Type to make text! In the RStudio visual editor, which you can access by clicking on “Visual” above the document, you can format the text in much the same way you would work in MS word or Libra Office. RStudio has a built-in spell checker that will underline words it doesn’t recognise in red. Go to “Tools” >> “Global Options…” >> “Spelling” to change the language.

3.5.1 Source editor

Sometimes it is useful to be able to write in markdown directly, rather than using the visual editor, for example if you are writing a question for stackoverflow.com or an issue on github.com. You can see this mode by clicking on “Source” above the document

Paragraphs have a blank line between them. It is good practice to write one sentence per line. The extra line breaks will be removed when the document in knitted. If you want to force a line break, put two spaces at the end of the line.

Formatting is generated with some special characters. For example:

Markdown Syntax Output
# Header 1

Header 1

## Header 2

Header 2

### Header 3

Header 3

*italics* and **bold** italics and bold
superscript m^2^ superscript m2
subscript CO~2~ subscript CO2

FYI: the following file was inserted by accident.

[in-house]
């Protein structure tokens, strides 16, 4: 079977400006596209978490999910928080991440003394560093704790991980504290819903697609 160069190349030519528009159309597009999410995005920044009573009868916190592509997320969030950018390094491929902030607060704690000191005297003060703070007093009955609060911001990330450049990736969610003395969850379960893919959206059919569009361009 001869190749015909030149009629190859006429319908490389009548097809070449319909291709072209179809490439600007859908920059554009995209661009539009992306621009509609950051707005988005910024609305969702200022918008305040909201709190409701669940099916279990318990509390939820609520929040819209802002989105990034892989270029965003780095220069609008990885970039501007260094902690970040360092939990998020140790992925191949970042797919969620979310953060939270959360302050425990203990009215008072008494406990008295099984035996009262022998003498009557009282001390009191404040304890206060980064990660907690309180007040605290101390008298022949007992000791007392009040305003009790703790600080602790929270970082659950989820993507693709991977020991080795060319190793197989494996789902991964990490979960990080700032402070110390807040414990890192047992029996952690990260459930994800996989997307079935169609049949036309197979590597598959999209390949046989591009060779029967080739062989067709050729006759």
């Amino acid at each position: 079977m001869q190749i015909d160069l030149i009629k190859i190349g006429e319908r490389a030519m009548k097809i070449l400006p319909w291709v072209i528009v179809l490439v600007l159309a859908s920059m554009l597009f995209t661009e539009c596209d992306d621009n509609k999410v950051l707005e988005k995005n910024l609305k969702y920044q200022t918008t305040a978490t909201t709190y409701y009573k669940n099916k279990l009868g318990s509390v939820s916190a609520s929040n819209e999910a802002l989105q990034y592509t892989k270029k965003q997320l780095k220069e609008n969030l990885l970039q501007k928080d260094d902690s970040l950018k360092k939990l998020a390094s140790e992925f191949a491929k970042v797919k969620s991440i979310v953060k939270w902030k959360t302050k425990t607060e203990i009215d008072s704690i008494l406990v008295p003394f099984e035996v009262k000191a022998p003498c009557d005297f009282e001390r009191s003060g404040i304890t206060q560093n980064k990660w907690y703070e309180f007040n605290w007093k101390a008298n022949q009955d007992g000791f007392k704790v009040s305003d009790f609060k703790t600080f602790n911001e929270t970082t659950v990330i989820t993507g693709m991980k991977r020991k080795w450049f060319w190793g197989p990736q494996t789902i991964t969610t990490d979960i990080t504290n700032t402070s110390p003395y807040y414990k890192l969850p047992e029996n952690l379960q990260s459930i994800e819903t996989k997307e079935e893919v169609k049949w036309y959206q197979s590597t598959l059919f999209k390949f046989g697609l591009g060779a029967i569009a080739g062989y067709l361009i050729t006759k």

`verbatim code` verbatim code

3.6 Escaping characters

If you actually want a *_^~ in the text, you need to escape it by putting a backslash \ before it, e.g. \*.

A more complete list of formatting is given in the R markdown cheat sheet.

A more complete list is given in the R markdown cheat sheet.


The Results section of the svalbard_traits document should be in Header 1 style, and species names should be in italics. Fix this and render the document to check the formatting has worked.

3.7 Code chunks

Code in an R Markdown document is contained in code chunks.

This is a code chunk that loads the penguin data from the palmerpenguins package.

data(penguins, package = "palmerpenguins)

It starts with three back-ticks, followed by braces. Inside the braces, the “r” indicates that this is a chunk in the R language. Next, on a new line, is the body of the chunk. The chunk ends with three back-ticks on their own line. In the visual editor, you won’t see the back-ticks, but the code block will start with {r} and have a grey background.

3.7.1 Making a chunk

You can type the back-ticks and braces needed to make a block, but, when using the visual editor, it is easier to get RStudio to insert the block with the insert tool. Type a forwards slash / on a blank line and choose “R code chunk”. You can also use the RStudio keyboard shortcut ctrl+alt+i (on a mac Command+Option+i).

3.7.2 Chunk language

We will just work with R chunks, but it is possible to run chunks in other languages in RStudio, including Python.


Make a new code block (or blocks) that make a plot showing the effect of the treatment on leaf thickness.


You can copy and modify some of the existing code rather than writing from scratch.

3.7.3 Chunk options

Code block options control how the blocks work and how any output is treated. Options are given in special comments at the top of the block (in previous versions of R Markdown they were given after the r in the braces at the start of the chunk).